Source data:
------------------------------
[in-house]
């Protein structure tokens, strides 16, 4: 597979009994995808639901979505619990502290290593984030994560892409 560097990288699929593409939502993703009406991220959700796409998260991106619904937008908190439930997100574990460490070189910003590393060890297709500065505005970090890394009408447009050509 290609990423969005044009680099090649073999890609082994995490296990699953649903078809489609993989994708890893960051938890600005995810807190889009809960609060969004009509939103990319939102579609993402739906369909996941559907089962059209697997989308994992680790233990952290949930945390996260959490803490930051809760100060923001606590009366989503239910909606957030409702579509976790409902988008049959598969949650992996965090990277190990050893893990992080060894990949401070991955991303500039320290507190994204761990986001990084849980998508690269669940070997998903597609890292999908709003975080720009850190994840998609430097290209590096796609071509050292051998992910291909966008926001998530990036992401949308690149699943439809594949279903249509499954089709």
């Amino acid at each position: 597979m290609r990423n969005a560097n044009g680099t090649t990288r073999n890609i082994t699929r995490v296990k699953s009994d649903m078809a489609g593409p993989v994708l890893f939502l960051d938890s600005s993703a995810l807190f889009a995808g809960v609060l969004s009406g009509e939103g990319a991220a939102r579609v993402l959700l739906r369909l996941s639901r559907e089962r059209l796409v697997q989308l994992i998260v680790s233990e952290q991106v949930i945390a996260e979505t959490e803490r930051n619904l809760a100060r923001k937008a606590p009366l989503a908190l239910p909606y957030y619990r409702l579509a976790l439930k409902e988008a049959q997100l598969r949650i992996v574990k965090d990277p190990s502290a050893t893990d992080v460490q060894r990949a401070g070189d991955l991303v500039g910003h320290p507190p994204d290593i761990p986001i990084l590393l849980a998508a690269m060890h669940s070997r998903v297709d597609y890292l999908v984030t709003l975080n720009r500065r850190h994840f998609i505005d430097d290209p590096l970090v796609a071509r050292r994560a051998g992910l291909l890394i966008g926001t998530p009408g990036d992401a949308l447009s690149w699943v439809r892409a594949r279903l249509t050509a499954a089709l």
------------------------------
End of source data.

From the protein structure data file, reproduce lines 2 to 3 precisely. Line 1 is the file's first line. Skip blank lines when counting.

């Protein structure tokens, strides 16, 4: 597979009994995808639901979505619990502290290593984030994560892409 560097990288699929593409939502993703009406991220959700796409998260991106619904937008908190439930997100574990460490070189910003590393060890297709500065505005970090890394009408447009050509 290609990423969005044009680099090649073999890609082994995490296990699953649903078809489609993989994708890893960051938890600005995810807190889009809960609060969004009509939103990319939102579609993402739906369909996941559907089962059209697997989308994992680790233990952290949930945390996260959490803490930051809760100060923001606590009366989503239910909606957030409702579509976790409902988008049959598969949650992996965090990277190990050893893990992080060894990949401070991955991303500039320290507190994204761990986001990084849980998508690269669940070997998903597609890292999908709003975080720009850190994840998609430097290209590096796609071509050292051998992910291909966008926001998530990036992401949308690149699943439809594949279903249509499954089709």
């Amino acid at each position: 597979m290609r990423n969005a560097n044009g680099t090649t990288r073999n890609i082994t699929r995490v296990k699953s009994d649903m078809a489609g593409p993989v994708l890893f939502l960051d938890s600005s993703a995810l807190f889009a995808g809960v609060l969004s009406g009509e939103g990319a991220a939102r579609v993402l959700l739906r369909l996941s639901r559907e089962r059209l796409v697997q989308l994992i998260v680790s233990e952290q991106v949930i945390a996260e979505t959490e803490r930051n619904l809760a100060r923001k937008a606590p009366l989503a908190l239910p909606y957030y619990r409702l579509a976790l439930k409902e988008a049959q997100l598969r949650i992996v574990k965090d990277p190990s502290a050893t893990d992080v460490q060894r990949a401070g070189d991955l991303v500039g910003h320290p507190p994204d290593i761990p986001i990084l590393l849980a998508a690269m060890h669940s070997r998903v297709d597609y890292l999908v984030t709003l975080n720009r500065r850190h994840f998609i505005d430097d290209p590096l970090v796609a071509r050292r994560a051998g992910l291909l890394i966008g926001t998530p009408g990036d992401a949308l447009s690149w699943v439809r892409a594949r279903l249509t050509a499954a089709l």